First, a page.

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Honest! Abe Lincoln is reimagined in license plates

Jennifer Savo didn’t even consider traditional housewarming gifts like a plant or bottle of wine when her brother Thomas — a former Navy sailor — bought his first house last December. Instead, she surprised him with a three-foot-tall portrait of President Abraham Lincoln, below, which she crafted out of vintage metal license plates. 

“I know Thomas likes American history, and he’s living near Washington, D.C., which made me think of the White House,” says Jennifer, who has been experimenting with license plate art for a few years. “Abe is an iconic face that would translate well and would be a fun historical person to do.”

Photograph of metal artwork depicting Abraham Lincoln rendered in blue, black, white, and gray. The artwork is made out of metal license places, whose letters and numbers are visible underneath the paint. From black painted pieces on this Abe Lincoln artwork are wrong-side-up 1970s license plates from Illinois; they are stamped with “Land of Lincoln,” the state’s official slogan.

Her starting point was an 1863 photograph of Honest Abe. Using photo-editing software, she posterized the photo, which converted it to four tones only — black, white, and two greys. She enlarged the manipulated photo to her desired finished size of 24x36 inches and printed it out on regular copy paper. She then cut it into paper puzzle pieces that served as patterns for the portrait’s metal sections, which she cut from both license plates and a smooth sheet of aluminum.

Photograph of Abraham Lincoln in black and white.The Library of Congress website is great source for American history and artistic inspiration; it's where you can download this copyright-free image of Abraham Lincoln, taken in 1863.

Jennifer is inspired by artist Michael Kalish, whose license plate artwork sells for thousands of dollars and is collected by celebrities such as Muhammad Ali, Kid Rock, and Ringo Starr. Jennifer’s art budgets are likely smaller than Kalish’s, however, and she gives most of her art away. The 10 vintage Illinois plates she used to make Abe cost her $40 on eBay. The rest of the materials — including wood backing board, glues, paint, primer, carpet tacks, and metal frame — cost about $200.

I am not ashamed to admit that when I first saw the Abe artwork, I wanted it for myself. But then I remembered that I don’t have any room left on my walls. You see, Jennifer is my younger sister, and she gave me a terrific housewarming gift too: an enormous five-foot-wide American flag, below, made out of (what else?) license plates.

 Photograph of the American Flag rendered in metal license places. From's a grand old flag! Jennifer didn't use paint to create this 60x42-inch American flag: The red, white, and blue colors are original to the license plates.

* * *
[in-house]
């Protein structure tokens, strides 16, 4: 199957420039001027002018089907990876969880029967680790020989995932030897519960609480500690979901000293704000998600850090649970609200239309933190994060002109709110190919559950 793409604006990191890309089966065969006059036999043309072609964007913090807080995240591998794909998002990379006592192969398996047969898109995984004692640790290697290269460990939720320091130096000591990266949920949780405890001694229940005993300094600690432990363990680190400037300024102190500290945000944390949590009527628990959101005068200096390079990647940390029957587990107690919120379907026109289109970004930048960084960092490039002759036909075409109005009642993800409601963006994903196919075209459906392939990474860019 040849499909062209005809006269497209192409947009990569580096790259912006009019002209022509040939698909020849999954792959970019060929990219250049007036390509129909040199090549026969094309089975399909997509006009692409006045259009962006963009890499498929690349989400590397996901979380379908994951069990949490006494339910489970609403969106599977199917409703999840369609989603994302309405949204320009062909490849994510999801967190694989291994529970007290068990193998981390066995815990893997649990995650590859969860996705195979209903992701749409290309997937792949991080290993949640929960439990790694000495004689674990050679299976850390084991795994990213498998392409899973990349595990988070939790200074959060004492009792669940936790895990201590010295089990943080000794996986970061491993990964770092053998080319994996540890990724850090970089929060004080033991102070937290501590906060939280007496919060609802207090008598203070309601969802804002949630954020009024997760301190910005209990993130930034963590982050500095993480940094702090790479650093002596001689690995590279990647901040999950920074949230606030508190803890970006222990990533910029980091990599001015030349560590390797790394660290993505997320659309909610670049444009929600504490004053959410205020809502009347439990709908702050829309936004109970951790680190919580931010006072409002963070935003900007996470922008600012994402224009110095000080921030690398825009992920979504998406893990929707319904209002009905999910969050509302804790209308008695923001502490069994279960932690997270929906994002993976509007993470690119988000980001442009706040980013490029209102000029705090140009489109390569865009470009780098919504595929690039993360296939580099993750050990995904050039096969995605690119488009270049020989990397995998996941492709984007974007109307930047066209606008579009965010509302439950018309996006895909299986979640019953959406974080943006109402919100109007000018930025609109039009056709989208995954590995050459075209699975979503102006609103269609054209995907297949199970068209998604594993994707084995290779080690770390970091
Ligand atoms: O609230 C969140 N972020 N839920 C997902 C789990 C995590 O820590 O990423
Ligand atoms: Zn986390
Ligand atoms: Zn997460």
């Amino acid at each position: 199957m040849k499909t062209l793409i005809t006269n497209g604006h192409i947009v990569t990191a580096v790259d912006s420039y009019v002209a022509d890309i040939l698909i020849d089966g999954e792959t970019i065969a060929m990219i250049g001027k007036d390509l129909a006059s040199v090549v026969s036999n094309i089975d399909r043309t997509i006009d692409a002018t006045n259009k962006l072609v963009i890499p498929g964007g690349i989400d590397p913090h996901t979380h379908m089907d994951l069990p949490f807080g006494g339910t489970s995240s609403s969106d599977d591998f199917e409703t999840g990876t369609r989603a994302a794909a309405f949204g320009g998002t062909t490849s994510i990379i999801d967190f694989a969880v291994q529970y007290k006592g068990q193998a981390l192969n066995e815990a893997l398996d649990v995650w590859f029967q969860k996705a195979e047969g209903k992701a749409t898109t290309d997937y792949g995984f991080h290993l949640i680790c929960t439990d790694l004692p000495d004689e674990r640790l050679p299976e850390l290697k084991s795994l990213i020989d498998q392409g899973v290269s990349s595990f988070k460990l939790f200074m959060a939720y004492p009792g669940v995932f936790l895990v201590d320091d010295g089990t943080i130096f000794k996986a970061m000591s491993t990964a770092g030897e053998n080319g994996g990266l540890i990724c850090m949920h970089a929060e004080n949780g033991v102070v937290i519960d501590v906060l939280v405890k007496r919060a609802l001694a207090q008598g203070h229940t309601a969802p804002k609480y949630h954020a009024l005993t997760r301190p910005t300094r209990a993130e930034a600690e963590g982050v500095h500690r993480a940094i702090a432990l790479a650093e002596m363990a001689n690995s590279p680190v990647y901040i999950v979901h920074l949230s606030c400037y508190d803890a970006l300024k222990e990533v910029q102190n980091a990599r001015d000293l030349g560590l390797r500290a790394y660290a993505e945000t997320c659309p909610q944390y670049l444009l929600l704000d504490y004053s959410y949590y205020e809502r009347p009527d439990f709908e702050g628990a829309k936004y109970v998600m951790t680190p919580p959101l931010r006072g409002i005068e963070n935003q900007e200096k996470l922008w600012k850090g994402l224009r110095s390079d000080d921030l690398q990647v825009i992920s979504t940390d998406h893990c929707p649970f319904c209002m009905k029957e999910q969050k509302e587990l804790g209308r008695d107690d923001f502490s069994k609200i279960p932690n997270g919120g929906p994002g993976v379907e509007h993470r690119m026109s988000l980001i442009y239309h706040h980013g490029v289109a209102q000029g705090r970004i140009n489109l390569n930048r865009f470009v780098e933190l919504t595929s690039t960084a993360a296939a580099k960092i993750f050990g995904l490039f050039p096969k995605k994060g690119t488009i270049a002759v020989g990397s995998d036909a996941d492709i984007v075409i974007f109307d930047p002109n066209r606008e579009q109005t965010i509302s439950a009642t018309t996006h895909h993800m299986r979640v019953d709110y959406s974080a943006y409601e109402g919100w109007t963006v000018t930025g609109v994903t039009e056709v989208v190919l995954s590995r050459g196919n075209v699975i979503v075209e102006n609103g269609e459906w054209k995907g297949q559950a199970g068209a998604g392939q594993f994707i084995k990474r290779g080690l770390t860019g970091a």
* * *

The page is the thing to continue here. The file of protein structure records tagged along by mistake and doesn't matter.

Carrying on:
Artistic Licenses
Are you inspired to take this art technique for a drive? Follow Jennifer’s tips for buying and working with license plates.

  • Ask friends and family members for castoffs. You’d be surprised at how many folks have old plates tacked up in their basements or garages.
  • Shop eBay. Jennifer buys plates online because she can search easily for the states, colors, and condition she wants. But, she advises, buy in bulk. “The thing with eBay is that you can find a lot of great plates, but when you buy them individually, the shipping adds up.” One of her favorite eBay sellers, Plate Dog, allows auction winners to combine multiple single purchases into one shipping package, cutting postage costs dramatically. Many eBay sellers will do this too, if you ask.
  • Steer clear of rust. Rusty plates require more cleaning, sanding, and priming than ones without significant wear and tear. “Some people take good pictures on eBay, but some don’t show the front and back,” Jennifer says. If you’re unsure of the condition, ask questions.
  • Go for dimension. Metal plates with embossed or raised lettering add interesting texture to artwork. Jennifer passes on screen-printed license plates with flat letters and numbers.
  • Invest in heavy-duty metal shears. “My husband got a pair for me for Mother’s Day one year, and it was best gift I ever got,” says Jennifer, whose other must-have tool is tin snips for precise metal cutting.

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Reader Comments (2)

Having seen Jennifers work first hand, one word comes to mind: amazing!!!

March 14, 2010 | Unregistered CommenterEllena

LOVE the Lincoln art! What a cool idea!

May 14, 2010 | Unregistered CommenterSuzanne

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